How To Trade With Sentiment Data (Sentiment Analysis) Without Being A Programmer

How To Trade With Sentiment Data (Sentiment Analysis) Without Being A Programmer
How to trade the stock market with sentiment data.

Sentiment data starts out as plain social media posts aggregated across all the major social media platforms. It is then run through one or many machine learning models, typically NLP models, that try to understand what is being said in the social media post. You can then aggregate this data at a topic level, or a ticker level to start to gain interesting insight in real time.

Trading with sentiment data is the process of trading equities (stocks) or crypto based on what people are saying about a particular stock or token.

For example, let's say there's a new crypto token launched and there is some buzz around it on Reddit where the first ever post about the token was published. Using a tool to pick up on new stocks could read this post, know that it was about a new stock, understand whether the article was positive or negative as well as read through all the comments about it. In aggregate, you'd be able to tell how something was being talked about as well as the relative reach of any particular post.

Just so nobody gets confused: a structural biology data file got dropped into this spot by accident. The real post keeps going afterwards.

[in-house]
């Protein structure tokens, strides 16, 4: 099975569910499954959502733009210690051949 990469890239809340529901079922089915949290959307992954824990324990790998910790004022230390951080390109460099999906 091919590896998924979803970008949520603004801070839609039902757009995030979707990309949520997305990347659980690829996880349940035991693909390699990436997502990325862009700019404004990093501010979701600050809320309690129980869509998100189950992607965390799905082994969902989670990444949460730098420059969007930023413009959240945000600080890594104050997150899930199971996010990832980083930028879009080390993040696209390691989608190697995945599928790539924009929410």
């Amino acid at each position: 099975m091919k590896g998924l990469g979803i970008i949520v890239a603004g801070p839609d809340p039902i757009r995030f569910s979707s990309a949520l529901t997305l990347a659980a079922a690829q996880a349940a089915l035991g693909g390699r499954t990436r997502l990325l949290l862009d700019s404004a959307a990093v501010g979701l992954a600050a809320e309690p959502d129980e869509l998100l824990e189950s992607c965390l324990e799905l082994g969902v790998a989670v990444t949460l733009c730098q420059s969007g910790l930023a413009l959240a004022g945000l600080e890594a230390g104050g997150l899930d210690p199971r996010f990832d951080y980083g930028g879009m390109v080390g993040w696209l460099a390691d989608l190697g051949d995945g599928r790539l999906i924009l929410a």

Adding other metrics like how many shares or likes a post have can also tell you the amount of attention a particular post receives. When you combine the share data along with the sentiment data, you can then deduce some kind of momentum relative to a baseline. In our example above, there is no baseline, but if you apply this to very well known stocks like $TSLA or $BTC then you can start to pick up on deviations from normal. So for instance if there is some big news about Bitcoin (let's say China banning mining) then there would be a lot of negative chatter on social networks about this. If you use a product that is constantly monitoring social networks for events like this, you could potentially pick up on it right before everyone else does and make better trades by incorporating sentiment data.

Sentiment data is part of a larger umbrella term called alternative data or alt data for short. You can mix and match different data sets and (with back testing of course) try to come up with something that beats baseline performance.